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Risk and Reward Are Processed Differently in Decisions Made Under Stress

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http://cdp.sagepub.com/content/21/1/36.short

Years of research have shown that stress influences cognition. Most of this research has focused on how stress affects memory and the hippocampus. However, stress also affects other regions involved in cognitive and emotional processing, including the prefrontal cortex, striatum, and insula. New research examining the impact of stress on decision processes reveals two consistent findings. First, acute stress enhances selection of previously rewarding outcomes but impairs avoidance of previously negative outcomes, possibly due to stress-induced changes in dopamine in reward-processing brain regions. Second, stress amplifies gender differences in strategies used during risky decisions, as males take more risk and females take less risk under stress. These gender differences in behavior are associated with differences in activity in the insula and dorsal striatum, brain regions involved in computing risk and preparing to take action.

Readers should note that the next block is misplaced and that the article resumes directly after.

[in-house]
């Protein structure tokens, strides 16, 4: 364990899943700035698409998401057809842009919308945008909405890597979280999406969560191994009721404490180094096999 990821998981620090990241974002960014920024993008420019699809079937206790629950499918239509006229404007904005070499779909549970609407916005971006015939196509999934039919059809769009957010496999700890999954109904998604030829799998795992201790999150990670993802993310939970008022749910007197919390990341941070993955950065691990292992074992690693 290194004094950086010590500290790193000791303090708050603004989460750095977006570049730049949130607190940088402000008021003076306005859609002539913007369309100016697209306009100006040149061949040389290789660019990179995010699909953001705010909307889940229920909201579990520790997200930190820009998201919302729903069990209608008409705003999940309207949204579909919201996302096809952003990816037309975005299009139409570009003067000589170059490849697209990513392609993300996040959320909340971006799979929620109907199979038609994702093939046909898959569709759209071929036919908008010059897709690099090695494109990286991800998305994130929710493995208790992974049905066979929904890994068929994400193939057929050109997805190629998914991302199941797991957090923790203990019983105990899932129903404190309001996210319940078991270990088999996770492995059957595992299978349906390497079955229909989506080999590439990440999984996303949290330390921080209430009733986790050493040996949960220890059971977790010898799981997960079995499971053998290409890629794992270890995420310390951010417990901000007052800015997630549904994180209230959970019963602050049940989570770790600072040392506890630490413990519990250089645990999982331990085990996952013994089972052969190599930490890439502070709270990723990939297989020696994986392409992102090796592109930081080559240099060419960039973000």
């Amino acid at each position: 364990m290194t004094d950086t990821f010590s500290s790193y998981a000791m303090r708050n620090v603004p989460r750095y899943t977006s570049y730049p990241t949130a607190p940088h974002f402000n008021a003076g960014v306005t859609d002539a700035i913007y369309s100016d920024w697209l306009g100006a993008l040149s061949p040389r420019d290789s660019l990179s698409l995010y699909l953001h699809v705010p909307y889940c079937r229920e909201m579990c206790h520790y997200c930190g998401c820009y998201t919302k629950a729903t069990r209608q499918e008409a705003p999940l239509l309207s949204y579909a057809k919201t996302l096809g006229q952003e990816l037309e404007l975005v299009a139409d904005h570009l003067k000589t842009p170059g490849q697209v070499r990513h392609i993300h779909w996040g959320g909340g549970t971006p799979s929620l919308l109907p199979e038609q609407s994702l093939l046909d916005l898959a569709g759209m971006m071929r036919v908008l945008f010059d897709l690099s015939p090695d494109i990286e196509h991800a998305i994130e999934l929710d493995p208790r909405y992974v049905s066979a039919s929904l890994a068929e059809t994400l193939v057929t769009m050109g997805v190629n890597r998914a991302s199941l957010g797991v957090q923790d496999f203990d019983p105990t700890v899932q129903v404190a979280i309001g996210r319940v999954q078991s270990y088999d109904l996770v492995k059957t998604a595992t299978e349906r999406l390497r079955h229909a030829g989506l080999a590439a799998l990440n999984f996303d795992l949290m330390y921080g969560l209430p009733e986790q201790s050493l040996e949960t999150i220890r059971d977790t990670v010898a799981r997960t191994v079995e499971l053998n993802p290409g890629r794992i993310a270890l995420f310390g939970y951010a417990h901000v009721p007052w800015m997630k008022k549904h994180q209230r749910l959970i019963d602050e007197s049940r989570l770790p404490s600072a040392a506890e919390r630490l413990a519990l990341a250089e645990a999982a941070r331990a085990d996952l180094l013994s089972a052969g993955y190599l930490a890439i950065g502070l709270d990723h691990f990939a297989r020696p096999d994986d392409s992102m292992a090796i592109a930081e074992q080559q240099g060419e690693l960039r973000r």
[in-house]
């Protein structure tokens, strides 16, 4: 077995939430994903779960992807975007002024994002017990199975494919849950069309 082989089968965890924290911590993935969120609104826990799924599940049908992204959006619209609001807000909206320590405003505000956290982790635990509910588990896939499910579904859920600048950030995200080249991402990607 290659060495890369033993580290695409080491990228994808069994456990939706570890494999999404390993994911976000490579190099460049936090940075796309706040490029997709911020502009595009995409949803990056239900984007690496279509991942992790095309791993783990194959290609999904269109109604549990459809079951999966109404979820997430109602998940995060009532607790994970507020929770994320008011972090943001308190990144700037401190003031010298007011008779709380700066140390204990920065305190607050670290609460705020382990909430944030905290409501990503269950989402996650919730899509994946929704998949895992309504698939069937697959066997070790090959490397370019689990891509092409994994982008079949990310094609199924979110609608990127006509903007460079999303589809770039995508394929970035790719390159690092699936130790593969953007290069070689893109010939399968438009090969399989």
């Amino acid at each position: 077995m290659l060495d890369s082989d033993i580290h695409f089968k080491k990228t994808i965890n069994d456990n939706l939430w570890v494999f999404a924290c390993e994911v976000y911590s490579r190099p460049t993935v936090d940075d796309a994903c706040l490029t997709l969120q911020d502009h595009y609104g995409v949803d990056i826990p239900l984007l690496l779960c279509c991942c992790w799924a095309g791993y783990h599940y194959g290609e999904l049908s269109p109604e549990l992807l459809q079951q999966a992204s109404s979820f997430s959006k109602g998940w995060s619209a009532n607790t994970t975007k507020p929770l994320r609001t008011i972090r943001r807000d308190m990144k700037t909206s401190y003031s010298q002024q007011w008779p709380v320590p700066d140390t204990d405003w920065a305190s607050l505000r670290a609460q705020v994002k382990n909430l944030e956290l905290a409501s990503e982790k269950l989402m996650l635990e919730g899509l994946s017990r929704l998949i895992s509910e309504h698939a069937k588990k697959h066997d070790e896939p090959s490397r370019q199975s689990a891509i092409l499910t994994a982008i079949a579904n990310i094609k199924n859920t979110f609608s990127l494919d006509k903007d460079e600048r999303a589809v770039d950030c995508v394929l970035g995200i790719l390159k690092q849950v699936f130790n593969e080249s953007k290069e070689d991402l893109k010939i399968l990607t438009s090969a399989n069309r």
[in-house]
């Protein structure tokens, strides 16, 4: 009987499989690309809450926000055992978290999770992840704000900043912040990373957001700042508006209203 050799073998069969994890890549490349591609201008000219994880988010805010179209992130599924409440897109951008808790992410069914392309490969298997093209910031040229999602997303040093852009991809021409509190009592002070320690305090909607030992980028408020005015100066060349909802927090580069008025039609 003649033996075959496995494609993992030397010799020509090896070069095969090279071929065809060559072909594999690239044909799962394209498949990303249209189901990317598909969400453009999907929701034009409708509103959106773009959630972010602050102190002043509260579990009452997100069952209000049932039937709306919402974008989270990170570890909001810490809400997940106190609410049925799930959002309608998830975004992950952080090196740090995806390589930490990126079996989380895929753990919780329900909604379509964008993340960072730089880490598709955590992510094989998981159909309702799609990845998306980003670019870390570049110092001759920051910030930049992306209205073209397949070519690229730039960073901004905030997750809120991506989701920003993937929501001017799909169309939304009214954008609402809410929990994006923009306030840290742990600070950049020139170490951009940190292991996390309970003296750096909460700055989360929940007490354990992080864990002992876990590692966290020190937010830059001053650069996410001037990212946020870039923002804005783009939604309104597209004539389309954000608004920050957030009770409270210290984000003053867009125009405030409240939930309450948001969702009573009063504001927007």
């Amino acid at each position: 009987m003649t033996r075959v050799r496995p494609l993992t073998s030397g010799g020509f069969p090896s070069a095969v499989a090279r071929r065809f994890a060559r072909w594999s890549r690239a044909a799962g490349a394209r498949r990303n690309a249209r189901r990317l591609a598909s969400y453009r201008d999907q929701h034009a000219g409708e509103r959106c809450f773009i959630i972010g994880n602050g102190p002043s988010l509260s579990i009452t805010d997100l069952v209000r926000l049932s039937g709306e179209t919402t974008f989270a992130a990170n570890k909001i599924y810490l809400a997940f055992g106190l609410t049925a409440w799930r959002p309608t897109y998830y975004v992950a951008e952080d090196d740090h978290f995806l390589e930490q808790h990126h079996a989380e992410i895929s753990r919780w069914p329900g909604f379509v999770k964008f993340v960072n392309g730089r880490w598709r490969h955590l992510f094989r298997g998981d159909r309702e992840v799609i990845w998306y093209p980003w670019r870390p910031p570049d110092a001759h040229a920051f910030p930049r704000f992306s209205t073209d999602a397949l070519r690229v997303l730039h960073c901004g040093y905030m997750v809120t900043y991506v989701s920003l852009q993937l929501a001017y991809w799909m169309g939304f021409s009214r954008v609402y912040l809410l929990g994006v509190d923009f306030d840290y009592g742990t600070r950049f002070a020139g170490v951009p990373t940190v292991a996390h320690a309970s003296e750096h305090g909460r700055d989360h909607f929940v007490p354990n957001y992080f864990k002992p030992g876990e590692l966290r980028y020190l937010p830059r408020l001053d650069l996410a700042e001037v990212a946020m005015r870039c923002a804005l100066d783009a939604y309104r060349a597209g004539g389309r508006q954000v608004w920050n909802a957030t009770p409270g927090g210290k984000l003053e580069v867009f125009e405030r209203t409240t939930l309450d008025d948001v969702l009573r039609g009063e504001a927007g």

I've not read this paper, but it's been in the media recently, and it made me think about the way in which people are likely to respond, were they to suffer from some restriction in capabilities, and how this would interact with the psychosocial approach to CFS.

It increasingly seems to me encouraging patients to believe that recovery is under personal control, that deconditioning of a fear/anxiety response to activity is the cause of their disability, etc, is likely to be exactly the wrong thing to do, even if you accept the starting assumptions of a biopsychosocial approach to medicine.

Unfortunately I'm really busy (and have a cold), so I'm also just posting this link also in order to remind me to read the study properly when I have a chance (I've got a long and growing list of reading).